Preparing your dog for a new baby

www.glasgowdogtrainer.co.uk

 

The arrival of your baby is a tumultuous time for everyone. When we decide to have children, we are making a life changing decision. This impacts us all and certainly has consequences for your dog. You will now have less time on your hands than you did before. From my own experience with my children, you very quickly forget what you did with your time before they arrived and in the first few weeks it wasn’t unusual for me still to be in my pajamas at 11am despite getting out of bed at 6 am.

Most of us know that our baby is arriving well in advance of the due date. This gives us at least 6 or 7 months to train our dog to do all the things we need our dog to do when the baby arrives. Most of us only need the dog to entertain himself for a while when we are doing something else, so we can attend to the baby’s feeding, bathing and changing.

To start with, I would recommend feeding your dog most, if not all of her food from Kongs or similar stuffable dog toy. Please see the attached link for how to go about this

http://www.youtube.com/watch?v=0EuY98sRPb8

Along with training your dog to eat from her Kong, I would also recommend that you give a clear indication to your dog that your attention is now unavailable. An easy way to do this is to but an item where your dog can see it. I would suggest something like a clock or large picture frame. This way, your dog will make the connection that when the clock comes out, you now don’t pay the dog attention. To condition your dog to this, practice once or twice a day, every day. Vary the amount of time you leave the clock out for, sometimes a few minutes, sometimes up to half an hour. Put the clock out and ignore your dog. I would advice giving your dog his kong most of the time at the start (to keep him entertained), and then vary between giving him the kong when the clock is out and not giving him the kong. This way, you are teaching him that sometimes he will not have his kong when the clock is on show, as there will be times when you will not be able to put his kong out when you are dealing with the baby. The only thing the clock/picture frame means to the dog is that your attention is unavailable. He gets his kong very often when the clock is out, but sometimes he doesn’t. When you put the clock away, make a big fuss of him, pet him, tell him he’s a good boy and maybe give him a treat. This will let him know that he is allowed to comes and  say hello again.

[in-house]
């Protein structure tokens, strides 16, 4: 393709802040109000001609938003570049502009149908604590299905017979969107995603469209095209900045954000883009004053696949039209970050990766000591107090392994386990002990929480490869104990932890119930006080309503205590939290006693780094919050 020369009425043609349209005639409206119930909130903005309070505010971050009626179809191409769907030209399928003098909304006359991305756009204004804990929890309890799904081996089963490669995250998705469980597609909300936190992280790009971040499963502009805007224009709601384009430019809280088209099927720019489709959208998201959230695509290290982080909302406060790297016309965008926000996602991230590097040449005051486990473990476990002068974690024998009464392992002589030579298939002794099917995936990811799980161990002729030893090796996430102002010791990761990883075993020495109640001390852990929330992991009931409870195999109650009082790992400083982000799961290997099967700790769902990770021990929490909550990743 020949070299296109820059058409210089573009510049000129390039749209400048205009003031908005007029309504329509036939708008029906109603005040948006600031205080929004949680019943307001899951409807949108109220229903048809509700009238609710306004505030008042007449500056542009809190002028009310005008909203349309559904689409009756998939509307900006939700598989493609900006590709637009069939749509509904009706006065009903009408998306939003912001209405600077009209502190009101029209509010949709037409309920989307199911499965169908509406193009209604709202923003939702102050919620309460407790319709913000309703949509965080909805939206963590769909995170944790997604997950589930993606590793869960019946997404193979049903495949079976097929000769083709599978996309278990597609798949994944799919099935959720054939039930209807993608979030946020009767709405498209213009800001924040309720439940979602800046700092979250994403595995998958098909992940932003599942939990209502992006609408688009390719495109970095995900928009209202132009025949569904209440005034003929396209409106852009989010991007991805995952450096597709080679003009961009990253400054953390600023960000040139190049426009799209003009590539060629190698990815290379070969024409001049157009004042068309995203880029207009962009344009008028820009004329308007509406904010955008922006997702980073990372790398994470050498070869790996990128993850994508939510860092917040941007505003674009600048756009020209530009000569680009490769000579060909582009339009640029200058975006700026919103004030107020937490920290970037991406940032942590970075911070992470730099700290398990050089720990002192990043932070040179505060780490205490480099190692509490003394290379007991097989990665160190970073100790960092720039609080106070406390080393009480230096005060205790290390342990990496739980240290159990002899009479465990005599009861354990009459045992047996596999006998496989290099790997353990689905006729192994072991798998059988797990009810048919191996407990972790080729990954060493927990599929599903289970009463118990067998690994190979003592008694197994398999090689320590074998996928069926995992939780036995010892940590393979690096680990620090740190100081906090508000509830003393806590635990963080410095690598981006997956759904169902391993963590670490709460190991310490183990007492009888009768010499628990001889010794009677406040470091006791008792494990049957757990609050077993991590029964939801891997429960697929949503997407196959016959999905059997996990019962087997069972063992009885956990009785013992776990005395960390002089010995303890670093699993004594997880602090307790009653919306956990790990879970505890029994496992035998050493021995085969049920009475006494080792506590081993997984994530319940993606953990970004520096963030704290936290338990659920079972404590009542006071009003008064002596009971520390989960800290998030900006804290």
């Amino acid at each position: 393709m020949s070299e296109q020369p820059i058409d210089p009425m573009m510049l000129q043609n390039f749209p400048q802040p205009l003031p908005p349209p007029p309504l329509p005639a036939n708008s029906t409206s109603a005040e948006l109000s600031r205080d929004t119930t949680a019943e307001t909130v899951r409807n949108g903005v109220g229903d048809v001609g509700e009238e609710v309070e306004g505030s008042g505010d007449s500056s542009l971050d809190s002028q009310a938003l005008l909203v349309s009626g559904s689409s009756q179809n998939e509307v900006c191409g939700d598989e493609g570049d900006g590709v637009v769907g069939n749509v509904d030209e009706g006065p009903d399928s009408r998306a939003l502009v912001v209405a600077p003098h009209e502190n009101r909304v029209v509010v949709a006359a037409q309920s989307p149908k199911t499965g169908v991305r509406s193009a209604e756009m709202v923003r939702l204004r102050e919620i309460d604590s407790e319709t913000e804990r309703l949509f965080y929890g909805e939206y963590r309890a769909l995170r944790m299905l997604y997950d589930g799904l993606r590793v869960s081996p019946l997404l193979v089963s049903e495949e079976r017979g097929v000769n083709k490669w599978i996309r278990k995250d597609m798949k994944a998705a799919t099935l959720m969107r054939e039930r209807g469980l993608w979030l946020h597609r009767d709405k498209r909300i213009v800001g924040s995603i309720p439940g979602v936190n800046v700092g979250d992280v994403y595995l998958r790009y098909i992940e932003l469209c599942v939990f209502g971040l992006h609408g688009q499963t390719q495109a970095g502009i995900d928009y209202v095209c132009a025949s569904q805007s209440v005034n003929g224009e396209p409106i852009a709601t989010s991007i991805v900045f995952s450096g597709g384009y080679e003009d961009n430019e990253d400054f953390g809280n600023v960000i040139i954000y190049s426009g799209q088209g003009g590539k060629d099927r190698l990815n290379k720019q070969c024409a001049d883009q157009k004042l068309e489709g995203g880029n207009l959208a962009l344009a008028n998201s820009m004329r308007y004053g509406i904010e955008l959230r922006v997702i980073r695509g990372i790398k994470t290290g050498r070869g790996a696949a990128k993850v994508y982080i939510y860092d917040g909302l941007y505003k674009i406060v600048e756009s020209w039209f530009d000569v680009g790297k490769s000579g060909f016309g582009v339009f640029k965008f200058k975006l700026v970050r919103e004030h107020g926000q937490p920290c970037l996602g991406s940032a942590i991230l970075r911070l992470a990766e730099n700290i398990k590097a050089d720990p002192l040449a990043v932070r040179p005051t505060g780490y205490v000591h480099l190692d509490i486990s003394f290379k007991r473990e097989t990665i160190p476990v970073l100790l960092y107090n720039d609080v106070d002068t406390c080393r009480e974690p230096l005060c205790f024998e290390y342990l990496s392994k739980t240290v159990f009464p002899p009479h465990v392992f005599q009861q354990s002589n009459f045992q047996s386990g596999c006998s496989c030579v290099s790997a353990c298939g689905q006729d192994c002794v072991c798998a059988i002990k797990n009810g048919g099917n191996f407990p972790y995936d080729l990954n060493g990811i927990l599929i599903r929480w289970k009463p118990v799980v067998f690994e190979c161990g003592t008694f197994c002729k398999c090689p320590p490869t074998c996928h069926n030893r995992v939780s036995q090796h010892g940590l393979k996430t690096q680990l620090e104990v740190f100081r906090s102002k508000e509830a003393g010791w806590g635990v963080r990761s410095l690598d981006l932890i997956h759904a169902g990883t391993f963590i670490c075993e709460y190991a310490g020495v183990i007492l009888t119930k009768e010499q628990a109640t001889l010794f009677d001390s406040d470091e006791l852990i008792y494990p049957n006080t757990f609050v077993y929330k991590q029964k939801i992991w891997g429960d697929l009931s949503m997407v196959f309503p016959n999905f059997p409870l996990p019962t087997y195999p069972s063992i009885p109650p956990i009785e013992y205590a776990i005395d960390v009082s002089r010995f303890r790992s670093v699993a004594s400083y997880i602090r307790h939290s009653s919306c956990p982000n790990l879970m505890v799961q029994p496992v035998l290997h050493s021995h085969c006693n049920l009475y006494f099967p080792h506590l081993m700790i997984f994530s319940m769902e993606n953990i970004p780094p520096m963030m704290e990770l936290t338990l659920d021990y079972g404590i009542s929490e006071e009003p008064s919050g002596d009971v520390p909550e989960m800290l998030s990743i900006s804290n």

Your dog also needs to become accustomed to the sound of a crying baby and your actions around her. There are loads of sounds you can download from the internet of crying babies. Stick them onto your ipod or phone. Buy or borrow a realistic looking baby doll. Wrap the doll up in a baby blanket, put the ipod on top of the doll and let your dog hear the “baby” crying and see your actions when she does. This will go some way to getting him used to the new arrival crying and your bizarre new actions. You can put the clock out at this time or not, but if you don’t, remember that the dog is allowed to approach you if he wants to.

When the baby arrives, take an extra blanket to the hospital. Your husband or partner can then bring this blanket home and let the dog smell it. The blanket need to be held in your hand and encourage the dog to be gentle around it rather than boisterously investigating it.

Your new baby coming into your home is a wonderful time but it can be stressful. With a little planning, forethought and some training, you can reduce this stress for both you and your dog.

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